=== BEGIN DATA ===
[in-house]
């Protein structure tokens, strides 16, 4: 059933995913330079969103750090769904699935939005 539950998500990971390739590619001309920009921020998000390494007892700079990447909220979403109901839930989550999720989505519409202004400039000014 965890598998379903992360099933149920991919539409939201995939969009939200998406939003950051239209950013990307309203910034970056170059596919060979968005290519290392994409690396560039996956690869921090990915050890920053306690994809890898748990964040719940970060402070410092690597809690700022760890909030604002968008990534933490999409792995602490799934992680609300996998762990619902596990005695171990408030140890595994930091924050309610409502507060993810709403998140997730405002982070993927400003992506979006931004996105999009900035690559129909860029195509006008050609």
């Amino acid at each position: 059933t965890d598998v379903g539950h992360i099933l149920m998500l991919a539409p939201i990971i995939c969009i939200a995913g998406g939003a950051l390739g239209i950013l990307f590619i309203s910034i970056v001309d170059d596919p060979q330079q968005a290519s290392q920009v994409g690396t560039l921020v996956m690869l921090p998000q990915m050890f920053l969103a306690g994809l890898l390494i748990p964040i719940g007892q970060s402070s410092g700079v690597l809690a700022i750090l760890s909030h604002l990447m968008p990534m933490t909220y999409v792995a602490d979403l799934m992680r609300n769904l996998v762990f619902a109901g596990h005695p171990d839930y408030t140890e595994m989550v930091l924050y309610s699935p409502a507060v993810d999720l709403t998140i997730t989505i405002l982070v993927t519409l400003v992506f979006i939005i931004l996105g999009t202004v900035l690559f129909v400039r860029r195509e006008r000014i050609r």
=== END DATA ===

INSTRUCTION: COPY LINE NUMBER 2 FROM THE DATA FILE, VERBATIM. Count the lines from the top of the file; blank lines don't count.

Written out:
């Protein structure tokens, strides 16, 4: 059933995913330079969103750090769904699935939005 539950998500990971390739590619001309920009921020998000390494007892700079990447909220979403109901839930989550999720989505519409202004400039000014 965890598998379903992360099933149920991919539409939201995939969009939200998406939003950051239209950013990307309203910034970056170059596919060979968005290519290392994409690396560039996956690869921090990915050890920053306690994809890898748990964040719940970060402070410092690597809690700022760890909030604002968008990534933490999409792995602490799934992680609300996998762990619902596990005695171990408030140890595994930091924050309610409502507060993810709403998140997730405002982070993927400003992506979006931004996105999009900035690559129909860029195509006008050609």